Statistical Methods in Mental Health

This module is intended to provide students with a thorough grounding in the principles and practicalities of basic statistical analysis. A large part of the teaching will be computer based, with students learning to use STATA statistical software to analyse practice data sets.

The module is optional for students on the MSc in Clinical Mental Health Sciences, but they are strongly advised to take it if contemplating a project with substantial statistical analysis involved, unless they already have very strong statistical skills. It is compulsory for students on the MSc in Mental Health Sciences Research (unless they can either demonstrate that they have fully covered the ground and learnt the relevant practical skills in a previous Programme, or that another available statistical module better fits their needs).

Module Leaders

Ms Rebecca Jones

Rebecca Jones is a statistician who began her career as a psychology graduate. She moved from the London School of Hygiene and Tropical Medicine to UCL in 2014, and divides her time between statistical support for the Division of Psychiatry MScs and working with Professor Michael King on the analysis of large epidemiological data sets.

Module Contents

The core teaching will be a series of practical workshops, taught at computers, in which students will first discuss with the statistician leading this module the principles of the statistical tests to be covered, then students will learn how to use STATA to carry out these tests on practice data sets and will learn how to interpret and report the output. Descriptive statistics, univariate analyses, regression analyses and power calculation will be taught in this way. A final session will involve introducing students to some more complex statistical techniques that they will not be expected to carry out but whose basic principles it is desirable for them to grasp. Following the main seminar series there will be a set of further problem classes which students can attend to practice the techniques learnt further. A series of Moodle exercises accompanying the seminars will involve further practice on using the statistical techniques and also on interpreting reports of analyses.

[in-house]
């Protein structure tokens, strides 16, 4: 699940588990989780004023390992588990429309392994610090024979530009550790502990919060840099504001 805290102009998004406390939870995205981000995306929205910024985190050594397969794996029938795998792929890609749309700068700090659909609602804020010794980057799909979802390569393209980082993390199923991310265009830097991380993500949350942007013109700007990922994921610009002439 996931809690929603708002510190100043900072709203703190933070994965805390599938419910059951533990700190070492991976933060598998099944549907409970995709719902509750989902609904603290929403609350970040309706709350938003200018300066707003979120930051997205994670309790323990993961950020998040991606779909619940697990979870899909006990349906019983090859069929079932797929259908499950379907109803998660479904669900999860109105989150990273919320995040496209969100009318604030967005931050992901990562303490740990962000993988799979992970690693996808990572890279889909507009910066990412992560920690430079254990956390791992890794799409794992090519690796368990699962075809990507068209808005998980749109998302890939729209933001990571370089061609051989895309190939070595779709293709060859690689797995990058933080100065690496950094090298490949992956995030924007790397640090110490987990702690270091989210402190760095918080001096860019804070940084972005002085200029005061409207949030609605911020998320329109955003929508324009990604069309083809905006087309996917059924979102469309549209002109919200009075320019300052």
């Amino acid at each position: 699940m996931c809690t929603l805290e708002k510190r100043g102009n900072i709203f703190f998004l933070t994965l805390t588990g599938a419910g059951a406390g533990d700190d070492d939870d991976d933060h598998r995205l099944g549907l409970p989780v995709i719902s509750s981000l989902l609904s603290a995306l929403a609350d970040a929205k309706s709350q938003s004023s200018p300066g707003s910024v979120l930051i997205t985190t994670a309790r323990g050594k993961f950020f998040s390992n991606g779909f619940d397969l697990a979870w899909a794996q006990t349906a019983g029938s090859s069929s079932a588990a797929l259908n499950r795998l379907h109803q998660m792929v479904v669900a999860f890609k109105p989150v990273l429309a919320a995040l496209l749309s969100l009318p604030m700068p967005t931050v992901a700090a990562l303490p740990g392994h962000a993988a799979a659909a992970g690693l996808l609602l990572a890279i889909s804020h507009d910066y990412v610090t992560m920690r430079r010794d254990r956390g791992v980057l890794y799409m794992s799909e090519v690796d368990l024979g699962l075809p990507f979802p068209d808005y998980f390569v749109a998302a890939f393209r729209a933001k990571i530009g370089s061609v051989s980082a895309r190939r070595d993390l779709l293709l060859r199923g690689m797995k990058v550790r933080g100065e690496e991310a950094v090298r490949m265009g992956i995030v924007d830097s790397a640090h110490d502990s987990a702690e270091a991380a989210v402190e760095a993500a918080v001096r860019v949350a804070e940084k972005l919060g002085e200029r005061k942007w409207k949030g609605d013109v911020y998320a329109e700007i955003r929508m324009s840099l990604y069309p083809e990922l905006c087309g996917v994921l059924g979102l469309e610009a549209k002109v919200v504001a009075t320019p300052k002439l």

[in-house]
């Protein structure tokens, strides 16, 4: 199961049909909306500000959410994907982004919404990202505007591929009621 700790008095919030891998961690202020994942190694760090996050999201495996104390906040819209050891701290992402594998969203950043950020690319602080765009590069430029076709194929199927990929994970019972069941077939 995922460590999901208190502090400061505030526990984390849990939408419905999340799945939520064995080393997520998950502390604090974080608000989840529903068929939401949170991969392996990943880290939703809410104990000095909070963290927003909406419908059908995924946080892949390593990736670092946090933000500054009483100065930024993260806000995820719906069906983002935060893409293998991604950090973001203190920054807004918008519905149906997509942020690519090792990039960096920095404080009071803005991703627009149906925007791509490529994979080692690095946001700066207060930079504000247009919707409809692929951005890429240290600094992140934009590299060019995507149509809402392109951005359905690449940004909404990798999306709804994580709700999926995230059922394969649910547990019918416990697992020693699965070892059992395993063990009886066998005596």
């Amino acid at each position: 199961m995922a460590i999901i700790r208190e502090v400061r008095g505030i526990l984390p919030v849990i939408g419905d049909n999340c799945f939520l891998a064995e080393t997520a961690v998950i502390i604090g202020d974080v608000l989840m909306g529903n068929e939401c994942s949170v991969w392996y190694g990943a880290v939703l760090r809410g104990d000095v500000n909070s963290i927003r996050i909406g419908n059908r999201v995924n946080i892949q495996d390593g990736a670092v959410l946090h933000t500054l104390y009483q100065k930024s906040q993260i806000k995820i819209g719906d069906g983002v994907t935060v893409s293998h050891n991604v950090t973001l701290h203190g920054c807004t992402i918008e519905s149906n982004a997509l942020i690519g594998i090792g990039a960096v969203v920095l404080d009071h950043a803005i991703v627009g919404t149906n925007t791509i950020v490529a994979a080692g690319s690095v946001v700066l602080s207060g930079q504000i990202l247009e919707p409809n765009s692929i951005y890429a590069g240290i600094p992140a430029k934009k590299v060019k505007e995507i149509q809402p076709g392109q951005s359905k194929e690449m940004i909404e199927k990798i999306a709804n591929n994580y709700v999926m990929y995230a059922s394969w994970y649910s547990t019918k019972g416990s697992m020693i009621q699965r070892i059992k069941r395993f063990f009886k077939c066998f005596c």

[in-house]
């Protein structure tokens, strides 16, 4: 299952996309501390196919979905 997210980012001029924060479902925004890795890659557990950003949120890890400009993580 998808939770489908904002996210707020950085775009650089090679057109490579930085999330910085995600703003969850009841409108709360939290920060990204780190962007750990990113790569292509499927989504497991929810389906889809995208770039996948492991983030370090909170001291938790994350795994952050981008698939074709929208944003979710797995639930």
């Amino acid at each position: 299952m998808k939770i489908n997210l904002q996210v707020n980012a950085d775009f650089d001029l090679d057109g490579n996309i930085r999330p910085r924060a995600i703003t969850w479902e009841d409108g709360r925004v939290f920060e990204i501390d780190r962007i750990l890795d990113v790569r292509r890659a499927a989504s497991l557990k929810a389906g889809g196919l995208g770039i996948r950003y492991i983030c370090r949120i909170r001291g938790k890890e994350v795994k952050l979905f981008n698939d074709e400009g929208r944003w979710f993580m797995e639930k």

Learning Outcomes

The intended learning outcomes are:

  • To enable students to read papers that report statistical data using straightforward univariate and multivariate analyses with understanding and to be able to comment on their quality.
  • To enable students to enter and clean data in STATA statistical software and to carry out appropriate descriptive analyses and report and comment on these.
  • To enable students to select and carry out appropriate univariate tests, including Chi squared and Fisher's exact tests, t tests, one-way analysis of variance, and correlations, and to enable them to report and comment on these.
  • To familiarise students with the principles of regression analyses and enable them to carry out appropriately and report on multiple and logistic regressions using STATA software.
  • To enable students to carry out and interpret simple power analyses, such as for a clinical trial, using STATA software.
  • To familiarise students with the main principles of further techniques including factor analyses, the analysis of clustered data, multilevel modelling and survival analysis, allowing them to read papers based on these techniques with understanding.